McPhee does an excellent job of introducing geology. However, despite his excellent prose, pictures and maps would add to the experience.
Worst thing is Nelson Runger's narration--while his avuncular style is well suited to McPhee's prose, the microphone picks up all of his lip-smacking noises. Once I became attuned to this, I couldn't get it out of my mind--he sounded like a dog eating peanut butter. Please, filter this out on your next book.
Pretty interesting read, but too often lapses into knee jerk big farm=bad, agribusiness=evil, mentality without ever acknowledging the tremendous success of the agricultural revolution that produces more food than the world needs for the first time in history. And he never seems to understand the benefits of economies of scale. To be certain, corporate farming has gone too far and needs to be cut off from the government teat, but I don't think chicken coops and pig pens in every back yard is the answer either. a
BUT THE NARRATOR!!! UGGGHHH Looking at the reviews here, he's a love him or hate him guy. If you liked Niedermayer's harangue in Animal House, you'll love Scott Brick. Every sentence is dripping with over the top theatrics.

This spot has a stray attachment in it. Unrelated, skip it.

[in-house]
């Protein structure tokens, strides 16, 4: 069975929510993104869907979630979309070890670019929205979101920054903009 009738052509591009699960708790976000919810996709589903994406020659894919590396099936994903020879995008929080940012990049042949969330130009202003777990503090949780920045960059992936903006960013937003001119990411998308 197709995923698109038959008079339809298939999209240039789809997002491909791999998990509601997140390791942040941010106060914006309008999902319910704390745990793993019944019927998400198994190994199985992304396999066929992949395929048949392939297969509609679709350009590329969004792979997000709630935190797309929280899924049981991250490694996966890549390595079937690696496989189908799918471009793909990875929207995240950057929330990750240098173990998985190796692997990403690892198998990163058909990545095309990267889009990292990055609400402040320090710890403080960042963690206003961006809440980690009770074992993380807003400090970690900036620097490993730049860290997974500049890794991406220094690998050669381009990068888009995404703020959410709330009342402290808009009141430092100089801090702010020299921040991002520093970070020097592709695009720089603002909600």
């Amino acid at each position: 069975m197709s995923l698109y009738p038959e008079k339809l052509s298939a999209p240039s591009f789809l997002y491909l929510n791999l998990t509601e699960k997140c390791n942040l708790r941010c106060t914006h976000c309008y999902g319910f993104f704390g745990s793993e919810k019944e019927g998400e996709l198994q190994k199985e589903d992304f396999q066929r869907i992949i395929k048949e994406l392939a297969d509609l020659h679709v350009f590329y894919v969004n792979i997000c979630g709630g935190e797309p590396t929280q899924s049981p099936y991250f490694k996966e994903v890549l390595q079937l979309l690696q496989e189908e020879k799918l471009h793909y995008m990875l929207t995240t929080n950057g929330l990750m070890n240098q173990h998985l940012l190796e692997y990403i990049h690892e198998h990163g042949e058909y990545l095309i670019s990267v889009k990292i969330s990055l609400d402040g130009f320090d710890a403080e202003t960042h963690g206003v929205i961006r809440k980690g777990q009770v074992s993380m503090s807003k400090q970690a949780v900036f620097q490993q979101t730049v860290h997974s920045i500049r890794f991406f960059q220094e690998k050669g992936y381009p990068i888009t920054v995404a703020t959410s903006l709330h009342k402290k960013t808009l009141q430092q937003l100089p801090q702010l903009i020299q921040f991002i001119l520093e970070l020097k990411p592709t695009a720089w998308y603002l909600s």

Mildly amusing but too lighthearted. Maybe I'm mistaken, but it would have been a little more interesting to offer a few more insights into what happened to her relatives in Iran, how they viewed the revolution, etc. I know this isn't supposed to be a treatise on the state of Muslims in America, but a few more insights into her beliefs would have been enlightening.
Finally, while I love books read by the author (guaranteed to pronounce the names correctly), Firoozeh Dumas too often sounds like she is reading to a group of kindergartners.
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